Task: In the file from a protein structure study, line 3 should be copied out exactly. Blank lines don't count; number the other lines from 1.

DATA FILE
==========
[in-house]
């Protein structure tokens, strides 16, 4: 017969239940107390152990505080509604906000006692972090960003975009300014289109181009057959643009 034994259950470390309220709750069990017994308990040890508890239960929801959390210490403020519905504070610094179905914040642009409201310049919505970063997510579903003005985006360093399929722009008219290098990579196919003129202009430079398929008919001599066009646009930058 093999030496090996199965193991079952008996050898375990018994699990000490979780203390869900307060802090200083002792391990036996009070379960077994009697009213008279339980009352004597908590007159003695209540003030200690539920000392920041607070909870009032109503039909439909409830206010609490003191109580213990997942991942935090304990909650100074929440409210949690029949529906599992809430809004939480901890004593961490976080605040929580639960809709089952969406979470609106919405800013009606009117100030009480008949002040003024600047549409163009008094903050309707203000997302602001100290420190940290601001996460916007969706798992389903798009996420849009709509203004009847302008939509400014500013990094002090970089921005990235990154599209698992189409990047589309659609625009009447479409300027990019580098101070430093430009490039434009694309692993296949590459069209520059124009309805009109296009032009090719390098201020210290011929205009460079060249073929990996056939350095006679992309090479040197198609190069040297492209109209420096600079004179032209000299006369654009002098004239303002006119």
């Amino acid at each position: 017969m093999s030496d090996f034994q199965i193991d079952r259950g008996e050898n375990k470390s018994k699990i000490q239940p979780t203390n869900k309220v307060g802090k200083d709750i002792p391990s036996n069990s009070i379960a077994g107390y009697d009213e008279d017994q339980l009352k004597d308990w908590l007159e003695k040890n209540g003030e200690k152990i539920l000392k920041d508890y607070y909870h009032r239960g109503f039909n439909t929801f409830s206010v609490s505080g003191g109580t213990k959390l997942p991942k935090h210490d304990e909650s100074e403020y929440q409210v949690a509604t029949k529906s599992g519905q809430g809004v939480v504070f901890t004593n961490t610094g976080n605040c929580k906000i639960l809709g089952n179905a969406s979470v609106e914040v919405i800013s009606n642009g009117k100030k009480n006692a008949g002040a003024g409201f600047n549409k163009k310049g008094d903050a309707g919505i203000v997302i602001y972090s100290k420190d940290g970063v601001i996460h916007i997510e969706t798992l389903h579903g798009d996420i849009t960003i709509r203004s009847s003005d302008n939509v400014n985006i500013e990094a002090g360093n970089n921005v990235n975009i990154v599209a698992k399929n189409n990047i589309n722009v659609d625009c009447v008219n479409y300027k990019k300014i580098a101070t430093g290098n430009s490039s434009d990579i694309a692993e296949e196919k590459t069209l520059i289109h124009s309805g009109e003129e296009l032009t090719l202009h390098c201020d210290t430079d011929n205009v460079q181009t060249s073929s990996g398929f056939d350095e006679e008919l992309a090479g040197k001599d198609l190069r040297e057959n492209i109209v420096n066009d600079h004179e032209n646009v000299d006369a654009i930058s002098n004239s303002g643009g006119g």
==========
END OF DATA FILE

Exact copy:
């Amino acid at each position: 017969m093999s030496d090996f034994q199965i193991d079952r259950g008996e050898n375990k470390s018994k699990i000490q239940p979780t203390n869900k309220v307060g802090k200083d709750i002792p391990s036996n069990s009070i379960a077994g107390y009697d009213e008279d017994q339980l009352k004597d308990w908590l007159e003695k040890n209540g003030e200690k152990i539920l000392k920041d508890y607070y909870h009032r239960g109503f039909n439909t929801f409830s206010v609490s505080g003191g109580t213990k959390l997942p991942k935090h210490d304990e909650s100074e403020y929440q409210v949690a509604t029949k529906s599992g519905q809430g809004v939480v504070f901890t004593n961490t610094g976080n605040c929580k906000i639960l809709g089952n179905a969406s979470v609106e914040v919405i800013s009606n642009g009117k100030k009480n006692a008949g002040a003024g409201f600047n549409k163009k310049g008094d903050a309707g919505i203000v997302i602001y972090s100290k420190d940290g970063v601001i996460h916007i997510e969706t798992l389903h579903g798009d996420i849009t960003i709509r203004s009847s003005d302008n939509v400014n985006i500013e990094a002090g360093n970089n921005v990235n975009i990154v599209a698992k399929n189409n990047i589309n722009v659609d625009c009447v008219n479409y300027k990019k300014i580098a101070t430093g290098n430009s490039s434009d990579i694309a692993e296949e196919k590459t069209l520059i289109h124009s309805g009109e003129e296009l032009t090719l202009h390098c201020d210290t430079d011929n205009v460079q181009t060249s073929s990996g398929f056939d350095e006679e008919l992309a090479g040197k001599d198609l190069r040297e057959n492209i109209v420096n066009d600079h004179e032209n646009v000299d006369a654009i930058s002098n004239s303002g643009g006119g």